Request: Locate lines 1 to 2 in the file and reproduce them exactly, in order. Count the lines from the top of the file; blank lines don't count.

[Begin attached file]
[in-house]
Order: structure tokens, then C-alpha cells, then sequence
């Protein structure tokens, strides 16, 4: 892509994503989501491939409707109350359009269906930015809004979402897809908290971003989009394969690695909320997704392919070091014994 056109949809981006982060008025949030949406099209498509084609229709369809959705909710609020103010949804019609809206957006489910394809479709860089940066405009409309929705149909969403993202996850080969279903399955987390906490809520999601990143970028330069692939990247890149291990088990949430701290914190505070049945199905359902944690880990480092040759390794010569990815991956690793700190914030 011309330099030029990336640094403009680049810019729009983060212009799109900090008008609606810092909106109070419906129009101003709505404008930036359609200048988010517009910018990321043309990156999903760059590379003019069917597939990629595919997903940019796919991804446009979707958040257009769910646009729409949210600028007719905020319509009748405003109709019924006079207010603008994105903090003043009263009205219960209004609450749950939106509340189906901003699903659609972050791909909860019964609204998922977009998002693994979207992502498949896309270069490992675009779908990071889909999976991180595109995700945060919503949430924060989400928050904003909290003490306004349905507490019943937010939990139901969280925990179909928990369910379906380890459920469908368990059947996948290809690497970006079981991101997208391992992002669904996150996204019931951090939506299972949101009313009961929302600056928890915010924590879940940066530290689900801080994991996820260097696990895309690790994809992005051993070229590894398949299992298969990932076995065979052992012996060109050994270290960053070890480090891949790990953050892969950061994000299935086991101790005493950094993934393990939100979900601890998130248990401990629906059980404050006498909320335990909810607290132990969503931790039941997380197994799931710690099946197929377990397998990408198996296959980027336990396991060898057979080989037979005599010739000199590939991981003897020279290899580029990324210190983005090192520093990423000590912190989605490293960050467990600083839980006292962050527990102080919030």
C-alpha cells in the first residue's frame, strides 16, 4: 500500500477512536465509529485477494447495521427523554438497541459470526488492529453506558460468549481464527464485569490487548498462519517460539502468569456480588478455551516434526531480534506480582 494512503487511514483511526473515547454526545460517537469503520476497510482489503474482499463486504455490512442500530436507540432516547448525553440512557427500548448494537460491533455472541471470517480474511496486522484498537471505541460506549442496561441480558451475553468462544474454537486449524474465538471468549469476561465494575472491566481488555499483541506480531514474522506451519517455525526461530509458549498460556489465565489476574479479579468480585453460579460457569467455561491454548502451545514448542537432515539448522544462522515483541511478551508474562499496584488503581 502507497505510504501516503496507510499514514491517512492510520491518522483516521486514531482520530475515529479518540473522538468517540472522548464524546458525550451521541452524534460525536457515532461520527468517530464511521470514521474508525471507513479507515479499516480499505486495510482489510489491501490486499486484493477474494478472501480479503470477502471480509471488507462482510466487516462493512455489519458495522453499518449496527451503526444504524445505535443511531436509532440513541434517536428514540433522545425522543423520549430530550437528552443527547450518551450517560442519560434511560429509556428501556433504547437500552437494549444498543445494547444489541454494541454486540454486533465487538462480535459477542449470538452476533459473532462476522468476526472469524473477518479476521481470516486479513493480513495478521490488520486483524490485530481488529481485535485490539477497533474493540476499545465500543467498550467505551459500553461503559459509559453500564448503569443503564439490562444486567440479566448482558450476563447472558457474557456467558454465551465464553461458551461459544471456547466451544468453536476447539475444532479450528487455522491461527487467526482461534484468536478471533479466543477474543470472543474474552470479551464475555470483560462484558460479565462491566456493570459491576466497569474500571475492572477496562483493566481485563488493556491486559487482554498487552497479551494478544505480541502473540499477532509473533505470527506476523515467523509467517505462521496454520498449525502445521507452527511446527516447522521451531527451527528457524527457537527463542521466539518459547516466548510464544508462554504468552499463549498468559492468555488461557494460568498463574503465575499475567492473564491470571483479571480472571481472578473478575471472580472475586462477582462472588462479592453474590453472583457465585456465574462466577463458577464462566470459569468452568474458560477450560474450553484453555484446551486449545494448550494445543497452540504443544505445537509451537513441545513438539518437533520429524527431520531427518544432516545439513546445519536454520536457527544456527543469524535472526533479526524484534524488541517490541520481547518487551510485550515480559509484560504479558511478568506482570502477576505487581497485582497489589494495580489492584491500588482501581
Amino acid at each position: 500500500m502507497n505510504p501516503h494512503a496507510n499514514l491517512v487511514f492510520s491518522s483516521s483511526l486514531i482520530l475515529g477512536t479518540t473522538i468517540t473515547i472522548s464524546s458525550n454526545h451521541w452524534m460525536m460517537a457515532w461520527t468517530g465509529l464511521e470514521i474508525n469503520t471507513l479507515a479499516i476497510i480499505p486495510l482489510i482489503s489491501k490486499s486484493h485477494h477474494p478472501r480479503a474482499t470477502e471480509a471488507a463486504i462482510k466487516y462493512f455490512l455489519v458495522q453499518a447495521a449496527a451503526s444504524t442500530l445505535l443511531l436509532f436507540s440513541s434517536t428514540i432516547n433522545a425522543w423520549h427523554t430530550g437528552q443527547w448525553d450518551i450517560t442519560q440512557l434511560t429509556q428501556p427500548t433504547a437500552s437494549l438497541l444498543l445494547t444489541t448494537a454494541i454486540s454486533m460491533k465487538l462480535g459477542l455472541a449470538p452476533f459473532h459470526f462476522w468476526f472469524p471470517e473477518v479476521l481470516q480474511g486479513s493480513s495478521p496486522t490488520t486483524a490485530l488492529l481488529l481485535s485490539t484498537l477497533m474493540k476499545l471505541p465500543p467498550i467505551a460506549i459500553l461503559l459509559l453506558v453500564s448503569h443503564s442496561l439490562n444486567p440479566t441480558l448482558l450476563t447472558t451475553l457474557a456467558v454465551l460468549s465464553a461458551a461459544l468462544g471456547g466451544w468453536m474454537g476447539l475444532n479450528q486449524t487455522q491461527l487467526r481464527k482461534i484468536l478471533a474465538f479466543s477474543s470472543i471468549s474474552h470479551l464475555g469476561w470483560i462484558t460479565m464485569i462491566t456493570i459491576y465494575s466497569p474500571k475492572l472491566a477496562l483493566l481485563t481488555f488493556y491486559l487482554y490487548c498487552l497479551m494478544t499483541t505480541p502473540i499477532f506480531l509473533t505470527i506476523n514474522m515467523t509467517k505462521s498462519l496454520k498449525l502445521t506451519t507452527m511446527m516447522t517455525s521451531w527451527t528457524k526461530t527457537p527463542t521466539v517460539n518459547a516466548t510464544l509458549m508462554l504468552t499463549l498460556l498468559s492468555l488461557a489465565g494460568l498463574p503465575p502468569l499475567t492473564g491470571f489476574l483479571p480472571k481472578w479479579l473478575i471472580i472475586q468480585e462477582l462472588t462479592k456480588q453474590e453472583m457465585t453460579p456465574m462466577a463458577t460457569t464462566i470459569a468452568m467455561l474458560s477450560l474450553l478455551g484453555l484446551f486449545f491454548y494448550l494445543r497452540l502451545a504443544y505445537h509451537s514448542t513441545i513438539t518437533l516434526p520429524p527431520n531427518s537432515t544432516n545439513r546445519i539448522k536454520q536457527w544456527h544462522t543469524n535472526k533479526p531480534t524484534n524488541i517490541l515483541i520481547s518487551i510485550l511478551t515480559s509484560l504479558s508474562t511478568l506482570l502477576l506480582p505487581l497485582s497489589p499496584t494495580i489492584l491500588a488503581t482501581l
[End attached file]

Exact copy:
[in-house]
Order: structure tokens, then C-alpha cells, then sequence